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Chapter Two bookstore opens in Highland Park Village

Entrance to Chapter Two on Preston Road.

A navy blue chair covered in feathers sits in the corner of a closet-sized bookstore in Highland Park Village. There is a wooden table there, set with a pale pink orchid. The smell of coffee wafts through the room.

This is the perfect place to sit and flip through the pages of Mario Testino’s “In Your Face,”- a conglomerate of the Peruvian photographer’s masterpieces.

This is Chapter Two, a tiny bookstore in Dallas’ luxury shopping center.

Chapter Two opened its doors in November 2013 and immediately provided a quirky spin on the classic bookstore experience.

Number One Le Jus and Chapter Two are boutiques added to the successful Forty Five Ten boutique on McKinney Ave.

Alexandra Lawrence is a sales representative at both Number One Le Jus, which is next door, and Chapter Two. She believes the new bookstore compliments the Forty Five Ten brand perfectly, considering its opulence and books covering many niches.

“These books stand out and have multipurpose instead of just for leisure,” Lawrence said.

Center table of the Chapter Two store showcasing Mario Testino’s “In Your Face.”

Glossy white shelves reach from floor to ceiling, at Chapter Two, each filled with colorful books and magazines from cooking to haute couture to interior design.

From hard-to-find international magazine editions to Assouline and Taschen hardcovers, this bookstore carries some unique compositions.

The most popular sellers include Rizzoli’s “The Kate Moss Book” and David Webb’s “The Quintessential American Jeweler.” Both books cost about $85.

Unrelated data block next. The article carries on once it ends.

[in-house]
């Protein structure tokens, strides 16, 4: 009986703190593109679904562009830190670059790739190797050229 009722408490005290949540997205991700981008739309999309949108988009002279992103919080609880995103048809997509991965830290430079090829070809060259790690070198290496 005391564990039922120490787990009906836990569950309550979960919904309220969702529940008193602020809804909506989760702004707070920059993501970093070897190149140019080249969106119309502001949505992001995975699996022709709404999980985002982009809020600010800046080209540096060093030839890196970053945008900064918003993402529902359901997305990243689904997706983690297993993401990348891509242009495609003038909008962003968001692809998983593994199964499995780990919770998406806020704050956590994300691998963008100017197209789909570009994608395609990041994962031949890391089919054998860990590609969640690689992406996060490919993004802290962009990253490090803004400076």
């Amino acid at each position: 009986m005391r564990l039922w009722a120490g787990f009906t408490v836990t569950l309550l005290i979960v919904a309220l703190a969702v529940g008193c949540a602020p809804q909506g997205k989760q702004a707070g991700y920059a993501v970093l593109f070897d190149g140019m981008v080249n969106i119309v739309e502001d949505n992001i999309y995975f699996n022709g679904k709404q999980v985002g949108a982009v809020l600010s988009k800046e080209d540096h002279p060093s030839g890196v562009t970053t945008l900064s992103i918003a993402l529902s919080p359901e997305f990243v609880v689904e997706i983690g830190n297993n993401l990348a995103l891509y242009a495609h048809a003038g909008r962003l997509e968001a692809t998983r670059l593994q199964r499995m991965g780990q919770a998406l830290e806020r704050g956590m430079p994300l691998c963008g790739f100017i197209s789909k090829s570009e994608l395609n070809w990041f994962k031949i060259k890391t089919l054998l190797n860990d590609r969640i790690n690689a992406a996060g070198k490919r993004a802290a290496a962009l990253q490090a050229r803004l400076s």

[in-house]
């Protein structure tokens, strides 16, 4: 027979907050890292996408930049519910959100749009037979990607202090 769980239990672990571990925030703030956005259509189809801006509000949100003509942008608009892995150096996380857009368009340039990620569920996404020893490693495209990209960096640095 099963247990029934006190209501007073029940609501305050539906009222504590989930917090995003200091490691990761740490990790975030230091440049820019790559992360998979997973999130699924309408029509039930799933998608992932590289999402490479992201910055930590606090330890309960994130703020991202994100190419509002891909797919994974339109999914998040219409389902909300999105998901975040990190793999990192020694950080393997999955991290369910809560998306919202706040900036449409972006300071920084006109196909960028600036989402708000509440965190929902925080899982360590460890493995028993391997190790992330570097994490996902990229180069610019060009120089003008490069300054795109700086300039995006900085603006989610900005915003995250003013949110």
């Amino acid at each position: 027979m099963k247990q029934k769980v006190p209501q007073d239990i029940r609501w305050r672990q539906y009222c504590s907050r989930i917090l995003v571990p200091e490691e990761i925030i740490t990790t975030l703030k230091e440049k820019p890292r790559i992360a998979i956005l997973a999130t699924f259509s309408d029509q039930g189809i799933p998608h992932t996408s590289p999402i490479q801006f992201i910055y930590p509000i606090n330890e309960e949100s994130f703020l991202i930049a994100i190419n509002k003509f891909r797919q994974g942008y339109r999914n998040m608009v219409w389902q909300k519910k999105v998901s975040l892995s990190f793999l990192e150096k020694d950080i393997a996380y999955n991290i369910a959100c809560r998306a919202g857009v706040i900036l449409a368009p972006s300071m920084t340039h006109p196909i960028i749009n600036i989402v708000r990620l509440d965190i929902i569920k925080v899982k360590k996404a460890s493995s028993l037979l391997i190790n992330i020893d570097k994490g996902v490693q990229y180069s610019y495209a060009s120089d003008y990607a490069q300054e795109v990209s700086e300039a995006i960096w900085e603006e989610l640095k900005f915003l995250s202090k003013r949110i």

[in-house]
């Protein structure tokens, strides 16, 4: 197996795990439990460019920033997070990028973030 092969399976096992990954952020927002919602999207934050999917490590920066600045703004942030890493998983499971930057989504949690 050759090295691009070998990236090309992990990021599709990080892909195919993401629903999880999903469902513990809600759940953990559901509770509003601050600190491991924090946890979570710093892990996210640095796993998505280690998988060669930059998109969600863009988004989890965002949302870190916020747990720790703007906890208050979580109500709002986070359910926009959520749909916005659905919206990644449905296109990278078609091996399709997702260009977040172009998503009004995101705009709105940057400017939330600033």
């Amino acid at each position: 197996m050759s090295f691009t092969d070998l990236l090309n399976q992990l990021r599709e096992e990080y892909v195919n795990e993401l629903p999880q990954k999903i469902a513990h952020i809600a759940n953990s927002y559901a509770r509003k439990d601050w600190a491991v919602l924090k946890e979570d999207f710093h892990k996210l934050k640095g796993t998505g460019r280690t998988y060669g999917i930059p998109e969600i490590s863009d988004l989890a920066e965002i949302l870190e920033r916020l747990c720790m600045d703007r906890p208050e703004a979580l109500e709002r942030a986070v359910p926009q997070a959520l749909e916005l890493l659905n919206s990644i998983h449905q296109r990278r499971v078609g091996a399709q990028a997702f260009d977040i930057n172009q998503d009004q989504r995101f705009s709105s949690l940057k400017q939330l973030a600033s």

An open doorway inside Chapter Two connects to Forty Five Ten’s Number One Le Jus. Number One is the perfect gathering spot for coffee, juice and shopping lovers alike. Aside from the usual beverages and treats of the café, there is also a small retail section with clothing, shoes and accessories for purchase.

Lawrence believes the two stores collaborate hand in hand when it comes to sales.

”Chapter Two definitely helps sales in Number One,” said Lawrence. “Shopper’s usually come in to the café for a coffee and go into the bookstore for a look see and vice versa.”

Simon Mak, SMU Professor of Practice in Entrepreneurship, believes Forty Five Ten may be using smaller spin-off stores to drive traffic to their most profitable store.

“Maybe the bookstore is really there to drive people to the coffee shop,” he said.

Dallas’ premier fashion boutique, Forty Five Ten, opened its doors in April 2000 and is the big sister store of Chapter Two. Since then, Forty Five Ten has created an umbrella brand by extending its name to spin-off stores in the Dallas area.

Brian Bolke, co-owner and co-founder of Forty Five Ten, is thrilled with the response so far at Chapter Two.

“I have felt the village has been missing a bookstore ever since the Rizzoli store left a decade ago,” Bolke said.

Landen Kerr, regular Chapter Two shopper, collects coffee table books.

“I love to go to Chapter Two and shop because they have a lot of unique titles,” said Kerr.

Kerr also loves to do her gift shopping there because they sell such personal gifts, “and they gift wrap which is a bonus.”

Small bookstores and large are struggling to survive in today’s economy. Border’s Group has already closed down all 511 stores in the US.

Mak believes opening this bookstore as a part of the Forty Five Ten brand is a good idea only if it can provide something different and not easily attainable at a traditional bookstore.

“If you can differentiate yourself, you can succeed,” he said.

Lawrence believes Chapter Two can survive the bookstore flush as well since the shoppers at Chapter Two have exquisite taste and love giving gifts.

Bolke agrees saying, “Chapter Two sells only coffee table books and cookbooks. It is all about finding a beautiful book to give as a gift or display in your home.”

Even in a world embracing technology, Lawrence believes Chapter Two will thrive. The books in Chapter Two are timeless and classic, which make for perfect gifts.

“Coffee table books will never go out of style,” she said.

However Professor Mak said, “at the end of the day, if you don’t provide value or quality, especially in Highland Park Village, customers won’t come back.”

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